Whole Language

"Whole Language" should not be confused with the "whole word" method of Edward Ward (1890's) or William Gray(1920's). Both of these methods can be traced back in the nineteenth century to several scholars in Europe. But Ken Goodman agrees that starting with the word gives students a meaning and context which starting with letters or word-parts such as syllables or word roots cannot do (assuming the child knows the word).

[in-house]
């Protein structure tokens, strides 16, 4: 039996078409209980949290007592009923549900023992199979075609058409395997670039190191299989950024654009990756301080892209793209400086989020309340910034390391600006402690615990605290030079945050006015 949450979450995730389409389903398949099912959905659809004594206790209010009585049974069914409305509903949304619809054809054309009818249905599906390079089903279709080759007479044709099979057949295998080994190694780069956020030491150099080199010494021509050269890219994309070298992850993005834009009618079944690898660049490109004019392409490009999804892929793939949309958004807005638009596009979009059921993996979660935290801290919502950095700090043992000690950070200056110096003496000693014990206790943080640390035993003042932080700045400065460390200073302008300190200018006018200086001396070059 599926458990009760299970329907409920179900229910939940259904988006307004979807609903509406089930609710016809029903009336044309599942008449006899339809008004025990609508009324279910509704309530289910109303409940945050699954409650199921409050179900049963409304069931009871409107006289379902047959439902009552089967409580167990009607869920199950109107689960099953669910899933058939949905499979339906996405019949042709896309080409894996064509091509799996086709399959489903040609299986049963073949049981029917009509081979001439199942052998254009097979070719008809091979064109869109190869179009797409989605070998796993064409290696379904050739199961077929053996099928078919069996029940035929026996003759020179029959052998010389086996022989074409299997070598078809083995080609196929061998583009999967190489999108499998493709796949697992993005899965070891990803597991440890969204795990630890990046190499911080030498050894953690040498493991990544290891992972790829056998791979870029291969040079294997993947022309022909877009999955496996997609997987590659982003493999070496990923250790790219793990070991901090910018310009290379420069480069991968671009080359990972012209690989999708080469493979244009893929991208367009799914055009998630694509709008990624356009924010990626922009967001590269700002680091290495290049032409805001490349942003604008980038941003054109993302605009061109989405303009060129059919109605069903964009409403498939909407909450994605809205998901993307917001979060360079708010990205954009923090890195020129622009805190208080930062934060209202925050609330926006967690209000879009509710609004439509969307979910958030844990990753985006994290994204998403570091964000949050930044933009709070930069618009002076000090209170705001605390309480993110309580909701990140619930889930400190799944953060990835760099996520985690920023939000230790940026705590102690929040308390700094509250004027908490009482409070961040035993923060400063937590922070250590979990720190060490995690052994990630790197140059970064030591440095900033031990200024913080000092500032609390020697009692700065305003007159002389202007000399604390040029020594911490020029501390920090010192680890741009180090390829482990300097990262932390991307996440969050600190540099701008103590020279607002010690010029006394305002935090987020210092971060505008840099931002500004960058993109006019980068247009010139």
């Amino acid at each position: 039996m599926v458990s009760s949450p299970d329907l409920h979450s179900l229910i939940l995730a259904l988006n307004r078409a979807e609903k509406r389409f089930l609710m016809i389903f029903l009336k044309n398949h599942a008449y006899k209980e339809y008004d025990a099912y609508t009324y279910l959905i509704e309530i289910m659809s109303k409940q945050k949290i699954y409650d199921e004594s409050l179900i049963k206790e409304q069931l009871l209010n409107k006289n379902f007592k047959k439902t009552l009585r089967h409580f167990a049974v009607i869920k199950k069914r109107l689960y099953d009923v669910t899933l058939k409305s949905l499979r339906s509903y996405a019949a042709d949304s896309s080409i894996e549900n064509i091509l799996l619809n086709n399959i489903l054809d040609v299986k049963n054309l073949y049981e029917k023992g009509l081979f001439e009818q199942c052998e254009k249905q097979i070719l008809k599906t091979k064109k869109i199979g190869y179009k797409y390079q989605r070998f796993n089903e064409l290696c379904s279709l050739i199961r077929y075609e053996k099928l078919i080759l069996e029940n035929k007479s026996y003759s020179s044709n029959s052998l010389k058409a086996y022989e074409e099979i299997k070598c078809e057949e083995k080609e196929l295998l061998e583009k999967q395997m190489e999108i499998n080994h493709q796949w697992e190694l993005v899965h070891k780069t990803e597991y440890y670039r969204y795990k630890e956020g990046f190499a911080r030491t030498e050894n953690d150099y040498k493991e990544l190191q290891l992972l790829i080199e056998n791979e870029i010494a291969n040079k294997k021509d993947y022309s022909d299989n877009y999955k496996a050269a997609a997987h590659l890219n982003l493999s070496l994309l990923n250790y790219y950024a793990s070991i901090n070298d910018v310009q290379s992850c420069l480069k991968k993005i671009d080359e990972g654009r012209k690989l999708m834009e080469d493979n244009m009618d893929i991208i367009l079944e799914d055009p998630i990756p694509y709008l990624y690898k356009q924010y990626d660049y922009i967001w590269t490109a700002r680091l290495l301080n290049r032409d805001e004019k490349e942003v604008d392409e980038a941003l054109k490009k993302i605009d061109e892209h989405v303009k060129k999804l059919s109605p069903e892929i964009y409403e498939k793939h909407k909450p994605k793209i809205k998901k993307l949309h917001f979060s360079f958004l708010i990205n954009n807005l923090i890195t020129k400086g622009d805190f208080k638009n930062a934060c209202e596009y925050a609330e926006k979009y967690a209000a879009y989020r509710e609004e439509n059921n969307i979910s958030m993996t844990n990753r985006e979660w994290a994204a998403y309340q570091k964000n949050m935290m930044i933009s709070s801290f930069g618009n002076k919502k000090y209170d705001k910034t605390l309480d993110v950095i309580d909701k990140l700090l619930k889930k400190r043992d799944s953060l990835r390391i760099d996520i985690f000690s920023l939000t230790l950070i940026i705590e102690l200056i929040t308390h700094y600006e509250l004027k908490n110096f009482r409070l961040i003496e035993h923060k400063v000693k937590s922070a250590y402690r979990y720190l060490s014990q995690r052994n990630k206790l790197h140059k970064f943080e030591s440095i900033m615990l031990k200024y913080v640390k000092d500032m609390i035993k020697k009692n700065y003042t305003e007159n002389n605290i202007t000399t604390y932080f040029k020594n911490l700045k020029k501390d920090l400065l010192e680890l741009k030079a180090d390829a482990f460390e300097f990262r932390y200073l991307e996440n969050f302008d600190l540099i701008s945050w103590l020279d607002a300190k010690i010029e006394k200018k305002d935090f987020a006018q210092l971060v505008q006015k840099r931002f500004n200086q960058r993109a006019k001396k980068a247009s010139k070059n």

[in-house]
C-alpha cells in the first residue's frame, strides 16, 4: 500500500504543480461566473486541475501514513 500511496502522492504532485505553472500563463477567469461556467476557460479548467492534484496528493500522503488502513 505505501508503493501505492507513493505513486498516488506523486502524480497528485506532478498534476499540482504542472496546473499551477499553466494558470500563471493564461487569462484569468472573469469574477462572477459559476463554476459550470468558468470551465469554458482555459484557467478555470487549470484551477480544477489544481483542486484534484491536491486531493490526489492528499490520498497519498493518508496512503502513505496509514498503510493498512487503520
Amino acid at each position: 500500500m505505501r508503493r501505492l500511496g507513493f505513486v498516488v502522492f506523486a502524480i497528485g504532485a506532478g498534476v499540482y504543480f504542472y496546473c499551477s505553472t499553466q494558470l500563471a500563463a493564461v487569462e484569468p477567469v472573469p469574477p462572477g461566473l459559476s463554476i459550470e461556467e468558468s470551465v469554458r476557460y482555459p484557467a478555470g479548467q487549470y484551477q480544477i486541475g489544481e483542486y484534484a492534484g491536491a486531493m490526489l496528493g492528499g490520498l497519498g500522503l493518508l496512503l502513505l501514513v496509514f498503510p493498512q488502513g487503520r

When Horace Mann and his wife Mary Peabody Mann honeymooned in Europe in the 1840's, they learned of the "whole word" teaching in Germany by Friedrich Gedike, and probably the "whole word" teaching made very popular in France by Jean Joseph Jacotot, which was based on Gedike.

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Author: Bob_Doyle

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